Experience: One year of experience implementing behavioral services. and Education: Possession of a bachelor of arts or science degree in a human services field (which may include, but is not limited to, education, psychology, counseling, behavior analysis, social work, or rehabilitation) from an institution of higher education, fully accredited by a regional accrediting body, which includes a minimum of 12 semester units in applied behavior analysis (including basic principles and ethical issues).
Experience: Two years of experience in the California state service performing the duties of a Behavior Specialist I or two years of experience designing, implementing, and monitoring behavioral services in a human service setting. and Education: Possession of a master of arts or science degree in a human services field (which may include, but is not limited to, education, psychology, counseling, behavior analysis, social work, or rehabilitation) from an institution of higher education, fully accredited by a regional accrediting body, which includes a minimum of 24 semester units in applied behavior analysis (including basic principles and applications in applied settings, ethics, data collection, and analysis).
Knowledge of: Basic principles of applied behavior analysis; ethical considerations regarding behavior modification; behavioral assessment and procedures to increase and decrease behavior; managing behavioral emergencies; basic types and characteristics of developmental disabilities; organizational structure of developmental centers and the respective roles and responsibilities of staff.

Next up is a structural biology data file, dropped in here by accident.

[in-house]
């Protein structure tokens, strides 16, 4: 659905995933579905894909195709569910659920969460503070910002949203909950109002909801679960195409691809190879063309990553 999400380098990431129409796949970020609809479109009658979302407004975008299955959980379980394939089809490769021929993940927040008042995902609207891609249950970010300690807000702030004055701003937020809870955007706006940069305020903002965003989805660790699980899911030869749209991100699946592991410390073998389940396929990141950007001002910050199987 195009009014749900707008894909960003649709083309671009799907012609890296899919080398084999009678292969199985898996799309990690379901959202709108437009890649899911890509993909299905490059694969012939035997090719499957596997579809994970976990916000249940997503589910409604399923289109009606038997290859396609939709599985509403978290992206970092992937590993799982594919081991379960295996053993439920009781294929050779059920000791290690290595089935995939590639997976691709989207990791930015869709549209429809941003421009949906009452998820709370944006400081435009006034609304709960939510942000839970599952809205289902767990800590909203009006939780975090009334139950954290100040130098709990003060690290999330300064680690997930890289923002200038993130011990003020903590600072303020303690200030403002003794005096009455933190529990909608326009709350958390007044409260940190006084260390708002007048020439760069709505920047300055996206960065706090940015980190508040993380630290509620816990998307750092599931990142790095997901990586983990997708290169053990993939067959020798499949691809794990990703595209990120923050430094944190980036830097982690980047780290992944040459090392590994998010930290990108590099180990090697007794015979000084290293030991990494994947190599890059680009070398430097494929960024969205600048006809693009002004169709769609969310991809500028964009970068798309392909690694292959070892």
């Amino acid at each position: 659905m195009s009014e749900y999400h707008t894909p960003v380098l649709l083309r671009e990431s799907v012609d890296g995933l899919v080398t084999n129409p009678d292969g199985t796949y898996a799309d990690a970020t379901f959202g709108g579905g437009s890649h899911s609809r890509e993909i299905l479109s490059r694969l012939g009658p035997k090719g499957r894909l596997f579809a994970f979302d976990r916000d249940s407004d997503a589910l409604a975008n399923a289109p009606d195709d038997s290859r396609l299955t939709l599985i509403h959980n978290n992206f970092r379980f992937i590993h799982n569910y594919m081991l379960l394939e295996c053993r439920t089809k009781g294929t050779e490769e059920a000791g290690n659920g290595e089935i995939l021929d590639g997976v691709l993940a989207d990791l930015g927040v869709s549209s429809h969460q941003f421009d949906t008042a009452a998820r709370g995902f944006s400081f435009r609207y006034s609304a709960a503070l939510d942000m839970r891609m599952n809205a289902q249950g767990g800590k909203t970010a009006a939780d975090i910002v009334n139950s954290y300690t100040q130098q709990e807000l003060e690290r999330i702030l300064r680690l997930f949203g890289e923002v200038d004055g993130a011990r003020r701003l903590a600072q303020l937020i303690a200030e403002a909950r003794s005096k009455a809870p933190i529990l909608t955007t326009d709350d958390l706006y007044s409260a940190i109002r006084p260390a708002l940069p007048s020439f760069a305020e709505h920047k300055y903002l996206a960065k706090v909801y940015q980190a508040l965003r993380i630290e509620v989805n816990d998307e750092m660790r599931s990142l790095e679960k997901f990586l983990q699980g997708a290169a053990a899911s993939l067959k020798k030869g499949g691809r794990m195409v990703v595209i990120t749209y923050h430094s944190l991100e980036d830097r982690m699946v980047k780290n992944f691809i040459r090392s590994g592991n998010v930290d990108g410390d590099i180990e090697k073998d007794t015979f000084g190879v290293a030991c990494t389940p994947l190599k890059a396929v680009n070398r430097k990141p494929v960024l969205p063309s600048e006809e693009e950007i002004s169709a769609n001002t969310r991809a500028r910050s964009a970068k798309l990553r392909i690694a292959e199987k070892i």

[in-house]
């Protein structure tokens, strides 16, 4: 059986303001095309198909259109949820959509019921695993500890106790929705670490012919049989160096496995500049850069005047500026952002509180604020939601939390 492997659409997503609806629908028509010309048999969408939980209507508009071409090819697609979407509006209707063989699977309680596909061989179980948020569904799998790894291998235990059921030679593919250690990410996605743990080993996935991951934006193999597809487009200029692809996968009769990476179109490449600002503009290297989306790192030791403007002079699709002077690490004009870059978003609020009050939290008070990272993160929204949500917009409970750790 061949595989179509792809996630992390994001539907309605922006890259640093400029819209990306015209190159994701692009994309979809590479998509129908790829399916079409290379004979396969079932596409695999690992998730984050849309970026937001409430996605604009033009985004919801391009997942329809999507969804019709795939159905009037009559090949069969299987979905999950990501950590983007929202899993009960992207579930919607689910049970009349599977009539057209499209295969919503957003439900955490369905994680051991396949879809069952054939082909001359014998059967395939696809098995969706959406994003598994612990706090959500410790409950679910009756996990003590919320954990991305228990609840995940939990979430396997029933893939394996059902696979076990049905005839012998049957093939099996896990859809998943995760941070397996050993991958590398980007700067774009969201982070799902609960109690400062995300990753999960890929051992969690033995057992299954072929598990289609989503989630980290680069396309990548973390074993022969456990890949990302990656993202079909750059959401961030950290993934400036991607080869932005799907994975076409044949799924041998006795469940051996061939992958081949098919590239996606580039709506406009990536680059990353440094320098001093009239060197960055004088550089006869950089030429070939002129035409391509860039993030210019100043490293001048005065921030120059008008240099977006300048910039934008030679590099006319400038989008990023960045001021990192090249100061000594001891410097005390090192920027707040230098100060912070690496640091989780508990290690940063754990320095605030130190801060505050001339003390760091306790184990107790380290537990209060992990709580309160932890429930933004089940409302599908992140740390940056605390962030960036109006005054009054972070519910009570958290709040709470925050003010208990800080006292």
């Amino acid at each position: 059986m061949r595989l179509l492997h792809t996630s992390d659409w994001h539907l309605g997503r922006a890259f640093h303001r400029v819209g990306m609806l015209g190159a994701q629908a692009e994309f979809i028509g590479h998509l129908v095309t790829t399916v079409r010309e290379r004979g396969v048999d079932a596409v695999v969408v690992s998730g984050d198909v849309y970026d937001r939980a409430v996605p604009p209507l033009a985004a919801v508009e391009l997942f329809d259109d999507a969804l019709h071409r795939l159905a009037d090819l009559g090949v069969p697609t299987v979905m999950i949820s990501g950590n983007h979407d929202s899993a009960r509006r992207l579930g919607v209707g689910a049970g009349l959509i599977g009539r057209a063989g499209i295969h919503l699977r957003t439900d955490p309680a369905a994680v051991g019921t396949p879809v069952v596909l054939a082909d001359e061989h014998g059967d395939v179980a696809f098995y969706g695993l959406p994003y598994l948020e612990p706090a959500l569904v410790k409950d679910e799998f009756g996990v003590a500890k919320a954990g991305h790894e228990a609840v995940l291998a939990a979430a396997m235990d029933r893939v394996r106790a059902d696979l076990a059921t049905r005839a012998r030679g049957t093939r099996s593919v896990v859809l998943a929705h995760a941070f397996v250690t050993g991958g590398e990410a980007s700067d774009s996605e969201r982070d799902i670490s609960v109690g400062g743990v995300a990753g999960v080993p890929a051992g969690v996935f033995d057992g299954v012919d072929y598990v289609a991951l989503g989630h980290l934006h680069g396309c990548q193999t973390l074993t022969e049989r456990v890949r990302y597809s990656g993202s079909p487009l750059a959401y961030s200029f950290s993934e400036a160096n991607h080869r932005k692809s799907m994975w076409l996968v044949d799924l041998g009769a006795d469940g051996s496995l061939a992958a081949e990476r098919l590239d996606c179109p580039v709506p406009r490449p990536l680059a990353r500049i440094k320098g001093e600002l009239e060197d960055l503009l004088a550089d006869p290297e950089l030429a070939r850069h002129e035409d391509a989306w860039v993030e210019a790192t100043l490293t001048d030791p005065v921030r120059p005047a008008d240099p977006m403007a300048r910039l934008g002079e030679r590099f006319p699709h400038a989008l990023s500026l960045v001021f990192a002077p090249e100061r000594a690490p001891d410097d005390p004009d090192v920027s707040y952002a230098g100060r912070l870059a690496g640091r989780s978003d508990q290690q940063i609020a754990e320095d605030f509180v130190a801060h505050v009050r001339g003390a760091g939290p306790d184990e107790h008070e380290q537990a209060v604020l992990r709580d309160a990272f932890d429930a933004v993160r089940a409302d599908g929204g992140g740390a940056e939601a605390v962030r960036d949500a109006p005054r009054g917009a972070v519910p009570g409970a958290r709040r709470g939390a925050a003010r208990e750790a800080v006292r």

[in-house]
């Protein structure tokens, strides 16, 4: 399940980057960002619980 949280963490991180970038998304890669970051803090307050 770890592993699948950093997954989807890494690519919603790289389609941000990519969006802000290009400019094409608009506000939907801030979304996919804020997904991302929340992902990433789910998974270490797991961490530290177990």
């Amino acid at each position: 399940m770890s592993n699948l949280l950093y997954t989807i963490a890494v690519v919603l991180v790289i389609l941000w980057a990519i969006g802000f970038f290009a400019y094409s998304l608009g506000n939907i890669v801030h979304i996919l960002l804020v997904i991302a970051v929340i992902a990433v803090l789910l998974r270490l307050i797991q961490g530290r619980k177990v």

Ability to: Develop cooperative and harmonious relationships with direct care staff and others; ability to work effectively within an interdisciplinary team model; analyze situations accurately and take effective action; communicate effectively; provide support services to clients in home and training sites.
Knowledge of: All of the above, and laws and regulations relevant to behavioral programming, which includes the use of restrictive procedures; methods of defining and measuring behavior; methods of collecting and displaying data; methods to promote behavioral generalization and maintenance.
Ability to: All of the above, and analyze complex behavior; work with professional personnel to coordinate effective behavioral services.
Current certification (or eligibility for certification) as an Associate Behavior Analyst by the National Behavior Analyst Certification Board, and demonstrated competence implementing behavioral programs.
Current certification (or eligibility for certification) as a Behavior Analyst by the National Behavior Analyst Certification Board.
Objective and sympathetic understanding of the developmentally disabled; tolerance; tact; and emotional stability.
Applicants for positions in these classes are required to pass a drug-screening test. Testing of current employees who are applicants in an examination or who are transferring is permitted only if the person does not have a current appointment to a class for which drug testing is a requirement.